Posted February 10, 2003
The Future of the Church Is in Our Attitude
By Father Eugene Hemrick
If the Catholic Church continues its current growth rate in the United States, the small and personal parish with its own personal pastor will be a thing of the past.
The 2002 edition of the Official Catholic Directory reports there are 65,270,444 Catholics in the United States and its possessions, up nearly 1.6 million, or 5 percent, from a year earlier.
These statistics reveal that Catholics are increasing in numbers through new births, an influx of immigrants and adults entering the church.
One would think this would lead to a surge of new parishes, but this isn't true. The 19,496 parishes in the United States were 48 fewer than a year earlier, while the number of missions was down by 39 to 3,036. Thirty-five new parishes were established in the past year to help offset parish closings.
Statistics such as these are leading analysts to believe that many parishes that once enjoyed the luxury of being small will become megaparishes.
Among the reasons why we're seeing few new parishes despite enormous growth in the number of Catholics is the continual decline of newly ordained priests. There were 30,429 diocesan priests at the start of 2002, down 226 from a year earlier, and 15,244 priests in religious orders, a drop of 142. Diocesan and religious seminaries report 4,719 students at the start of the year, down 198 from the year before.
Not only do the statistics suggest that we will be seeing more parishes without a priest in residence, they also raise the serious question of vocations to the priesthood and religious life in the United States and why this life dedicated to God is not attracting more young men.
No doubt the present scandals are one reason, but even before them vocations had been dropping off.
On the positive side, other statistics tell us that we can expect to see a much stronger collaboration of laity and deacons with priests. Lay people and deacons are going to play a bigger role in parish life.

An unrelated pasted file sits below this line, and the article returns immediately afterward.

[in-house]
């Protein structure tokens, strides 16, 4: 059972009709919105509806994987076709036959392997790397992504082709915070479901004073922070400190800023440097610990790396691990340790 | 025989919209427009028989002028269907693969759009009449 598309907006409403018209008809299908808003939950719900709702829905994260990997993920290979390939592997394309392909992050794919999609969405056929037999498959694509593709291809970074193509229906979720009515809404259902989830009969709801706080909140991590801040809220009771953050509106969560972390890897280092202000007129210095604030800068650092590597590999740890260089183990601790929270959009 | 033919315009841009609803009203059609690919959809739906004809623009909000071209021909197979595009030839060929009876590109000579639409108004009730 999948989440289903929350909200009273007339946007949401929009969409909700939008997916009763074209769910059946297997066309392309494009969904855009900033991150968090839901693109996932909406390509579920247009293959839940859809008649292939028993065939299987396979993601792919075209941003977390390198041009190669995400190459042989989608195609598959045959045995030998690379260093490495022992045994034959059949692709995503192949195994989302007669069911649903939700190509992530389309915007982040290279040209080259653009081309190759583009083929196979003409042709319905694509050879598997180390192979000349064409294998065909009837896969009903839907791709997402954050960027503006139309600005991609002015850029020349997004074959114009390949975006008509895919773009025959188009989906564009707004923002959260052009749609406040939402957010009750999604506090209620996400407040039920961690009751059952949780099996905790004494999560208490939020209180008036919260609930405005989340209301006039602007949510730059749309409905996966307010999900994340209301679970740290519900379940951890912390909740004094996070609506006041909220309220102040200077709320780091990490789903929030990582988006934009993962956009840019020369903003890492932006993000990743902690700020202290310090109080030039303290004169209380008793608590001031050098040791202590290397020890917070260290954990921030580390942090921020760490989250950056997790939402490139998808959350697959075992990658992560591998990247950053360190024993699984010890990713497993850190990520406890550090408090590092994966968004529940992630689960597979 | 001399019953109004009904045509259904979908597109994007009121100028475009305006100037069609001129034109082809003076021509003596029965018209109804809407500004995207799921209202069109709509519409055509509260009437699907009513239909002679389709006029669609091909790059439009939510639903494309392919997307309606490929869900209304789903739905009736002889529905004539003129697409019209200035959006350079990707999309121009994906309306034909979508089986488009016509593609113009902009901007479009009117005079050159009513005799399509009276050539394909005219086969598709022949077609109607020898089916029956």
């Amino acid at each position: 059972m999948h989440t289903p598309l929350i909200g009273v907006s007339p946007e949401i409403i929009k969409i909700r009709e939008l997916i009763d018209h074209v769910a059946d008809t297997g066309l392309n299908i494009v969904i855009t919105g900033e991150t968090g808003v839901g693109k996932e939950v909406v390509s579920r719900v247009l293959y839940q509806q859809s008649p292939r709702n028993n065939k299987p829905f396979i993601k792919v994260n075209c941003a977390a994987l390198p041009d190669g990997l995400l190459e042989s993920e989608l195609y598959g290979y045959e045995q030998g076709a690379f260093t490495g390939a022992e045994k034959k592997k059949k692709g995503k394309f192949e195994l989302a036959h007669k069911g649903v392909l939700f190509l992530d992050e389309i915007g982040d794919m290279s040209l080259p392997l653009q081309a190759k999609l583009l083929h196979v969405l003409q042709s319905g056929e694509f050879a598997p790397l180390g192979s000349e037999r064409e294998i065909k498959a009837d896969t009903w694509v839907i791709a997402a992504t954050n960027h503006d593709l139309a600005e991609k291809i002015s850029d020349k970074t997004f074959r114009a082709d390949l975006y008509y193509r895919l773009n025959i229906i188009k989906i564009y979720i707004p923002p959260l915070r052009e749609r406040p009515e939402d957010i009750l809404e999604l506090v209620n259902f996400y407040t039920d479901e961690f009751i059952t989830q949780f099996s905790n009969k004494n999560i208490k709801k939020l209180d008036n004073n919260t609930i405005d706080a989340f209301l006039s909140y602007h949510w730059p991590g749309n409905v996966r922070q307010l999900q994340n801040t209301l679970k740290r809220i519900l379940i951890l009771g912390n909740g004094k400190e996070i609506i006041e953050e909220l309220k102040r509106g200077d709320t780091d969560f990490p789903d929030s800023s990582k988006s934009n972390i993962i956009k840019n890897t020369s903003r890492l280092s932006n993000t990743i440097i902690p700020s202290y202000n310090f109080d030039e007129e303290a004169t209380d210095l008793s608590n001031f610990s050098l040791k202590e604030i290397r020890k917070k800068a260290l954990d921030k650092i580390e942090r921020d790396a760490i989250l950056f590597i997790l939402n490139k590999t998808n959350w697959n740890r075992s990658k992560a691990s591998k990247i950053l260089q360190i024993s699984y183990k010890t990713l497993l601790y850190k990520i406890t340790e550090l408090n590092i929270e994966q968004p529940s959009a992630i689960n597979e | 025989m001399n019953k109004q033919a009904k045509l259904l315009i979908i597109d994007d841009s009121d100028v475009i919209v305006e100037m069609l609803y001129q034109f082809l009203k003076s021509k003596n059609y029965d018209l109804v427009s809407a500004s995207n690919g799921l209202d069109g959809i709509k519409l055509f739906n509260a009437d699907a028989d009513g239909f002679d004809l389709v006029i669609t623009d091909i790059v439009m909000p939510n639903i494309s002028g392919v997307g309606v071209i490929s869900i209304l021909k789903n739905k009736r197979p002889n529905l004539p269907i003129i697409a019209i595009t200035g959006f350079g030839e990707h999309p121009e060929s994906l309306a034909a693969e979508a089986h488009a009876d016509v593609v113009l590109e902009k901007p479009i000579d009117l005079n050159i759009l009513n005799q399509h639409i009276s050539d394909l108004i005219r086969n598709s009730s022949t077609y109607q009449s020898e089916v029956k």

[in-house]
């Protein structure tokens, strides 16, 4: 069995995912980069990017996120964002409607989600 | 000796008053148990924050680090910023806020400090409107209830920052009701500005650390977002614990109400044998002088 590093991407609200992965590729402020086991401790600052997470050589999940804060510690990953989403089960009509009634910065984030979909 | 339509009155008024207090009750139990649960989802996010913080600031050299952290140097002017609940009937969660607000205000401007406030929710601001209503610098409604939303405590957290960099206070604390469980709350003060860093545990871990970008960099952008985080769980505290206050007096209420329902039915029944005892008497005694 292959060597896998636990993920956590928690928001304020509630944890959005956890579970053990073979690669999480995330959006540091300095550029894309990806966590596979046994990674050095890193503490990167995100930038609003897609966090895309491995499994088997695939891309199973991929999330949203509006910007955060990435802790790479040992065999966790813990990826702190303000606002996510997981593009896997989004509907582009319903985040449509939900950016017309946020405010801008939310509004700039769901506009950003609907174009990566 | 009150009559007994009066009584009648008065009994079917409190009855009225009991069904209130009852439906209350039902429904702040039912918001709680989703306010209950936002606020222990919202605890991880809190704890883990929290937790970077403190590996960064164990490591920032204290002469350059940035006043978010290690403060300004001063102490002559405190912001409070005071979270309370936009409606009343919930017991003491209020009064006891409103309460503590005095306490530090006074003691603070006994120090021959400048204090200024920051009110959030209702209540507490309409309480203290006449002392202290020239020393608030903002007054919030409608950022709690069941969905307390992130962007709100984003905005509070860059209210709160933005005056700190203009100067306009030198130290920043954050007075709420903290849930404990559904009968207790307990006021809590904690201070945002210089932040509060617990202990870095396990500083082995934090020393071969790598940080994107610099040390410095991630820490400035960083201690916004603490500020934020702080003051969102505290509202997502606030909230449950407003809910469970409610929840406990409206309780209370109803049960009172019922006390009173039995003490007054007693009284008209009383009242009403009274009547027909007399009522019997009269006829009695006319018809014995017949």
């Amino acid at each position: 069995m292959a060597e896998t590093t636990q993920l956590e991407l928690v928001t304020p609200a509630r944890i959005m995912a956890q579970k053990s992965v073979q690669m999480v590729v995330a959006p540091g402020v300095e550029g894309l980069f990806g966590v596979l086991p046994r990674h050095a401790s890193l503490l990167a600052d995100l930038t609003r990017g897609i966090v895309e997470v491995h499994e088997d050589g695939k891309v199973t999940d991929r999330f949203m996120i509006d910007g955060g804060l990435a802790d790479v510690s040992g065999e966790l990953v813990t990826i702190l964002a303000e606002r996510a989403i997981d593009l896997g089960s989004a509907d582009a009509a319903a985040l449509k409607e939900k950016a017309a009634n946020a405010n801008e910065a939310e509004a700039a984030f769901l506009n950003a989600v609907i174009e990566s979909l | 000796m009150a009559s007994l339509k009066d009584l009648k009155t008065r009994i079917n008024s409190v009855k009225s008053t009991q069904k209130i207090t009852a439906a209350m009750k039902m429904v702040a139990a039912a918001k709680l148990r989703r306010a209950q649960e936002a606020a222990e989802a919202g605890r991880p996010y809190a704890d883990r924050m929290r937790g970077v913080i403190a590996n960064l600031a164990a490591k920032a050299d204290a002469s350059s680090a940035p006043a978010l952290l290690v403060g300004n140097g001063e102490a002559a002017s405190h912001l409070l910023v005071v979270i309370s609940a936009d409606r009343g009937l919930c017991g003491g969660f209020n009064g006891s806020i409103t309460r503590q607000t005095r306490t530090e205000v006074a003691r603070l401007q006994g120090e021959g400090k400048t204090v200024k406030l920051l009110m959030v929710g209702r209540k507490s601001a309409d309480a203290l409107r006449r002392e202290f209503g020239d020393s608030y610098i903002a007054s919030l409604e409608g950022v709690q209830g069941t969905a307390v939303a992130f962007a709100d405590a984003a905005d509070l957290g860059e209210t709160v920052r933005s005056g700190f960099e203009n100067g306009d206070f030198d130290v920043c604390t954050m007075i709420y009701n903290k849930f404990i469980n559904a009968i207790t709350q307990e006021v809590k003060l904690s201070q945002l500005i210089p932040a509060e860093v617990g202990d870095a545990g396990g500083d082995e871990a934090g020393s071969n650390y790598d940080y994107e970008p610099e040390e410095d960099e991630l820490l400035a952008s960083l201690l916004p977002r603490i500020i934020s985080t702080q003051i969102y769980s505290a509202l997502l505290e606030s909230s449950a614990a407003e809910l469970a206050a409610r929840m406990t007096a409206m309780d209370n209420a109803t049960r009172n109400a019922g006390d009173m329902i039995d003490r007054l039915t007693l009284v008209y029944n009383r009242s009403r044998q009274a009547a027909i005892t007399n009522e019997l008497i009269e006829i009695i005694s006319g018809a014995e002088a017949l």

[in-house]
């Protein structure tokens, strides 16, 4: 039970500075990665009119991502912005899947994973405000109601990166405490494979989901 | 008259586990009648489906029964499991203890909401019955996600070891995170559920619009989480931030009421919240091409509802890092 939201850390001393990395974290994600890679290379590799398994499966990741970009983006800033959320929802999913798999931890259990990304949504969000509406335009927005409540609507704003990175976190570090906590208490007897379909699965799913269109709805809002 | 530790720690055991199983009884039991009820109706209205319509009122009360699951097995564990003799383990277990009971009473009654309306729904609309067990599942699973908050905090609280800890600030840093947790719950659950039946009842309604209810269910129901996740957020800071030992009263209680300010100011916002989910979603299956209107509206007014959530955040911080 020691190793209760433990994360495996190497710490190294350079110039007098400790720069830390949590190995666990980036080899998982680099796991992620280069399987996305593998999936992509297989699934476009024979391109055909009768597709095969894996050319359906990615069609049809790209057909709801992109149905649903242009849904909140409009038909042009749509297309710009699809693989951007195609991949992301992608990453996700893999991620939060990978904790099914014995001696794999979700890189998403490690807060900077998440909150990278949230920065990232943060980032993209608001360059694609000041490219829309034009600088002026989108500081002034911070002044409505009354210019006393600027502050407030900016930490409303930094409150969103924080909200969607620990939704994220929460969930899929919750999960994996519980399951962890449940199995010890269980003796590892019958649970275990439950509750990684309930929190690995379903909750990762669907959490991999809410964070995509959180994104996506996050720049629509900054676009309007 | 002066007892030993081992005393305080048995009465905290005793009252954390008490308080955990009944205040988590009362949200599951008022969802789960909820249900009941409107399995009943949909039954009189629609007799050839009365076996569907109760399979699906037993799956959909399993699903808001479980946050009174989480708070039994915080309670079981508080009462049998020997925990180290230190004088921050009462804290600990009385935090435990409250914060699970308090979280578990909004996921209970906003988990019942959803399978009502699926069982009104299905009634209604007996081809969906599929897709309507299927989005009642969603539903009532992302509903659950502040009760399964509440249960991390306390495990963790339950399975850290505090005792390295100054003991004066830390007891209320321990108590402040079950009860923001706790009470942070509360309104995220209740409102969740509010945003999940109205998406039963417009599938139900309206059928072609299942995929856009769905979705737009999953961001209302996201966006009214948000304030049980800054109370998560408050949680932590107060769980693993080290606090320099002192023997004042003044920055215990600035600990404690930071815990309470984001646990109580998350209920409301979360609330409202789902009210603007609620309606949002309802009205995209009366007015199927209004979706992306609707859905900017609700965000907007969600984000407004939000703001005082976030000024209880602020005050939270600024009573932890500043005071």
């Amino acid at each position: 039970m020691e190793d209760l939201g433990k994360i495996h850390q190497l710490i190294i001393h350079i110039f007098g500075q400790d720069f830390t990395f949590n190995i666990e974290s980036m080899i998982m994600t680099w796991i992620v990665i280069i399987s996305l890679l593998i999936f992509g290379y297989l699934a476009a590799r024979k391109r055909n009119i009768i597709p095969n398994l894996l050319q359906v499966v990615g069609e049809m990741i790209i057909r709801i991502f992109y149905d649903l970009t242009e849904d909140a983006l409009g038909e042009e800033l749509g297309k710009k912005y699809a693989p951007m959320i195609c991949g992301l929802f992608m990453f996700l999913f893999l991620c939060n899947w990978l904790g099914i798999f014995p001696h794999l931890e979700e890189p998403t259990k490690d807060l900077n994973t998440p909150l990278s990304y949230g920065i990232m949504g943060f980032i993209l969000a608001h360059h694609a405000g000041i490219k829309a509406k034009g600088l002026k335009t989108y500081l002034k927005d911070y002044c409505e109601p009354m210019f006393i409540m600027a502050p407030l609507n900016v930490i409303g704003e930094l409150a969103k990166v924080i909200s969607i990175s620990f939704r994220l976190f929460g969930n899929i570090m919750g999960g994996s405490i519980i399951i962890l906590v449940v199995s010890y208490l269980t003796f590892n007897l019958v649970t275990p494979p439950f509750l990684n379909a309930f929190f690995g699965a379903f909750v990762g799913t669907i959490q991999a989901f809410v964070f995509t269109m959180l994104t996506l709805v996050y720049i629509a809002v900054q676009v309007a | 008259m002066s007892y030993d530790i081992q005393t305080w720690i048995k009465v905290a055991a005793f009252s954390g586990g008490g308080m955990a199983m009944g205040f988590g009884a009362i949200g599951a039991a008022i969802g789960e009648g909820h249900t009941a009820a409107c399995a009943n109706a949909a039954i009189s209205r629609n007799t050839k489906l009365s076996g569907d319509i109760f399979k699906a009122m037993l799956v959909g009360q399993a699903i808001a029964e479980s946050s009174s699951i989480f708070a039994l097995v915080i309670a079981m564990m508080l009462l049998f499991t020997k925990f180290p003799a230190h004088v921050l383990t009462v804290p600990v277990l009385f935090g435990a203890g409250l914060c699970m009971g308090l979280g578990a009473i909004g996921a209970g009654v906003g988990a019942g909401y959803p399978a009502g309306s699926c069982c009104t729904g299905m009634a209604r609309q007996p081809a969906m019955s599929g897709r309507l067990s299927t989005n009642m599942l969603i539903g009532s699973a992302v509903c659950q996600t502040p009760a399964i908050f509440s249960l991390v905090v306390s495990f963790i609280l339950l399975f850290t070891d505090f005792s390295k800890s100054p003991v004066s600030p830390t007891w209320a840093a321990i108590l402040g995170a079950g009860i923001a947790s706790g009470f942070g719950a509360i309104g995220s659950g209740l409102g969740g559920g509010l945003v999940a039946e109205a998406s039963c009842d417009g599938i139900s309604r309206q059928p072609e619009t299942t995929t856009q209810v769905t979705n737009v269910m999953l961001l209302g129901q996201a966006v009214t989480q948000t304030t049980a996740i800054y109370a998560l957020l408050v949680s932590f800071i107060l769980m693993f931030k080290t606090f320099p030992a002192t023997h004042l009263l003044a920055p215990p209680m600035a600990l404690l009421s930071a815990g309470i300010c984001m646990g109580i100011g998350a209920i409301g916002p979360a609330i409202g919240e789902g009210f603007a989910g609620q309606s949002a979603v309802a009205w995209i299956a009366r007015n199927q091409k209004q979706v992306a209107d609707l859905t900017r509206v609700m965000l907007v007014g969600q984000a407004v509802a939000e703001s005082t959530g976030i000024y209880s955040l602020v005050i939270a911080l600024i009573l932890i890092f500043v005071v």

The number of permanent deacons rose by 416 to 13,764 at the start of 2002. Lay ministers and lay ministry training centers also increased.
Unfortunately, sisters, who once were the backbone of many parishes coping with fewer priests and increased numbers of Catholics, will not be able to continue in that supporting role. The number of religious sisters has continued a decline that began in the 1970s, falling by nearly 4,000 this last year to 75,500.
These few statistics alone reveal that those of us who in the past were most responsible for the church's effectiveness need to rethink our attitudes.
What attitudes must we cultivate that are entrepreneurial in spirit, while founded in reality? As we approach a future that is telling us we never will enjoy the church as we knew it in the past, will we cling desperately to memories or create new dreams? Will we continue to try and do business as usual or look for ways to generate a new and better apostolate?
Will we blame everyone but ourselves for the difficult future we face or shoulder responsibility for making that future outstanding? Will we continue to reinvent the wheel or take to the air and enter the stratosphere?
No doubt the future of the church looks ominous, that is, if we look at it only one way. New attitudes give us a new view and, more important, new hope.